6. Did the patient demonstrate any memory problems during the interview, such as inability to remember

events in the hospital or difficulty remembering instructions?

YES NO UNCERTAIN NOT APPLICABLE

Perceptual Disturbances
7. Did the patient have any evidence of perceptual disturbances, such as hallucinations, illusions, or

misinterpretations (for example, thinking something was moving when it was not)?

YES NO UNCERTAIN NOT APPLICABLE

Psychomotor Agitation
8A. At any time during the interview, did the patient have an unusually increased level of motor activity, such as

restlessness, picking at bedclothes, tapping fingers, or making frequent, sudden changes in position?

YES NO UNCERTAIN NOT APPLICABLE

Psychomotor Retardation
8B. At any time during the interview, did the patient have an unusually decreased level of motor activity, such as

sluggishness, staring into space, staying in one position for a long time, or moving very slowly?

YES NO UNCERTAIN NOT APPLICABLE

Altered Sleep-Wake Cycle
9. Did the patient have evidence of disturbance of the sleep-wake cycle, such as excessive daytime sleepiness

with insomnia at night?

YES NO UNCERTAIN NOT APPLICABLE

Scoring:
For a diagnosis of delirium by CAM, the patient must display:

1. Presence of acute onset and fluctuating discourse

AND

2. Inattention

AND EITHER

3. Disorganized thinking

OR

4. Altered level of consciousness

Source:
Inouye SK, van Dyck CH, Alessi CA, Balkin S, Siegal AP, Horwitz RI. Clarifying confusion: the confusion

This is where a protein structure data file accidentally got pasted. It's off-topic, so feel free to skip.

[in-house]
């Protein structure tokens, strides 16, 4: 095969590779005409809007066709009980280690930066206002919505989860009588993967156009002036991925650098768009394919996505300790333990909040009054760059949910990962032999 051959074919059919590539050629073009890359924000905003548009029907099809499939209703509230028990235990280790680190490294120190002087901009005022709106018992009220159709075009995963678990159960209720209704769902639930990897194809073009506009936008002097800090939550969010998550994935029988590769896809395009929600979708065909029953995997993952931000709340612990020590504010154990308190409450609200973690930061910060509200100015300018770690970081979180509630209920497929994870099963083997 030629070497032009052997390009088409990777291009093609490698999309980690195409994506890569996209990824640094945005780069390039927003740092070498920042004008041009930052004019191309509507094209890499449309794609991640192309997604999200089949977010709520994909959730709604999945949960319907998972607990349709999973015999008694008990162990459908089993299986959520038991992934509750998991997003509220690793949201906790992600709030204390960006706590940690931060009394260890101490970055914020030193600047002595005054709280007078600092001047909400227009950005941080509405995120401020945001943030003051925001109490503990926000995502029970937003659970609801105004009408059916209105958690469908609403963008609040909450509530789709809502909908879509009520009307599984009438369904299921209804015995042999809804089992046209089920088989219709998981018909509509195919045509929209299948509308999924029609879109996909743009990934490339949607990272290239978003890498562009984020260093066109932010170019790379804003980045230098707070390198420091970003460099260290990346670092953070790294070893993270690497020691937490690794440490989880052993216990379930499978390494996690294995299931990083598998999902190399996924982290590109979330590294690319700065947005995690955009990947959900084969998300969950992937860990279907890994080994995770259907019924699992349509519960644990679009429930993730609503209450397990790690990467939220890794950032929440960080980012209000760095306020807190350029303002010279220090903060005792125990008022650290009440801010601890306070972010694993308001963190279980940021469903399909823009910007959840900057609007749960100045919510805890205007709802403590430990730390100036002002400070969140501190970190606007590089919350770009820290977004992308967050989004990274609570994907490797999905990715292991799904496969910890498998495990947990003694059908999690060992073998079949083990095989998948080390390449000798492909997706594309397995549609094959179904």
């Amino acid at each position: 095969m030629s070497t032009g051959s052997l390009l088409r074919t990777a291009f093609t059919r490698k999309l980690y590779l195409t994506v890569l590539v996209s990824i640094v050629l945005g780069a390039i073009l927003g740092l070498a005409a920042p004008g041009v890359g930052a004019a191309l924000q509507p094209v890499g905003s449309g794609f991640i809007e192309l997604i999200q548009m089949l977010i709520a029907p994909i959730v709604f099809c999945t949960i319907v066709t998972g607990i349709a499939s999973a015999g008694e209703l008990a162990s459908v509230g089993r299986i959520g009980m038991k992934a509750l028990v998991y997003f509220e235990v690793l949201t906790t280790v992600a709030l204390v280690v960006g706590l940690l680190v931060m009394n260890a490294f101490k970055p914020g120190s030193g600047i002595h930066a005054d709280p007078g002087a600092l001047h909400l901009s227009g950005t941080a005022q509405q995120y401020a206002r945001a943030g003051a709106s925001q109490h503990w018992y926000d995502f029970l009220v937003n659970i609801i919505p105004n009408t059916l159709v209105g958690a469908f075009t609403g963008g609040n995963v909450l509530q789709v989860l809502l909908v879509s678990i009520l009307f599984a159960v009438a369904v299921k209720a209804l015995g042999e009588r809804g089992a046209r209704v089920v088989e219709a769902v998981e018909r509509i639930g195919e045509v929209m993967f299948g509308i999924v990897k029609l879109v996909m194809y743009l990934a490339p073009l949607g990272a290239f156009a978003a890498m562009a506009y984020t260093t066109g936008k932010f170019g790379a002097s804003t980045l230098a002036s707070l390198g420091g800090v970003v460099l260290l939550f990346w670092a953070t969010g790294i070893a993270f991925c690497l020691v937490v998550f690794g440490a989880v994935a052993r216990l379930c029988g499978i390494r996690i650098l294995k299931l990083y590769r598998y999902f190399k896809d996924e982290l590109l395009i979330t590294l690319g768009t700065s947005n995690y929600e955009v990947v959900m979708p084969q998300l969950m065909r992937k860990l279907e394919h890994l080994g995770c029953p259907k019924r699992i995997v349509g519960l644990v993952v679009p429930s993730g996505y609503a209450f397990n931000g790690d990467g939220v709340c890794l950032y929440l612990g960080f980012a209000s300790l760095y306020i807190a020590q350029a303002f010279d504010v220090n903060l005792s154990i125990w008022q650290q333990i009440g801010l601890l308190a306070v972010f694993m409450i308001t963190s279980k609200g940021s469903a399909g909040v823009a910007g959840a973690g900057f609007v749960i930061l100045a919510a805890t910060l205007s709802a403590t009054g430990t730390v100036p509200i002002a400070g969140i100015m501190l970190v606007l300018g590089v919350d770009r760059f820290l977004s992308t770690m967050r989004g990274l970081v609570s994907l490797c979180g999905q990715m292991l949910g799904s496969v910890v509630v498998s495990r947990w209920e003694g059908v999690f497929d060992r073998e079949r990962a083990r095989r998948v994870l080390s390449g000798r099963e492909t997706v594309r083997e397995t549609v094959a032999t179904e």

assessment method. A new method for detection of delirium. Ann Intern Med. 1990;113(12):941-948.

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Confusion Assessment Method (CAM) Diagnostic Algorithm

Feature 1: Acute Onset and Fluctuating Course
This feature is usually obtained from a family member or nurse and is shown by positive
responses to the following questions: Is there evidence of an acute change in mental status
from the patient’s baseline? Did the (abnormal) behavior fluctuate during the day; that is, did it
tend to come and go, or increase and decrease in severity?

Feature 2: Inattention
This feature is shown by a positive response to the following question: Did the patient have
difficulty focusing attention; for example, being easily distractible, or having difficulty keeping
track of what was being said?

Feature 3: Disorganized Thinking
This feature is shown by a positive response to the following question: Was the patient’s
thinking disorganized or incoherent, such as rambling or irrelevant conversation, unclear or
illogical flow of ideas, or unpredictable switching from subject to subject?

Feature 4: Altered Level of Consciousness
This feature is shown by any answer other than “alert” to the following question: Overall, how
would you rate this patient’s level of consciousness? (alert [normal], vigilant [hyperalert],
lethargic [drowsy, easily aroused], stupor [difficult to arouse], or coma [unarousable])

Source:
Inouye SK, van Dyck CH, Alessi CA, Balkin S, Siegal AP, Horwitz RI. Clarifying confusion: the confusion
assessment method. A new method for detection of delirium. Ann Intern Med. 1990;113(12):941-948.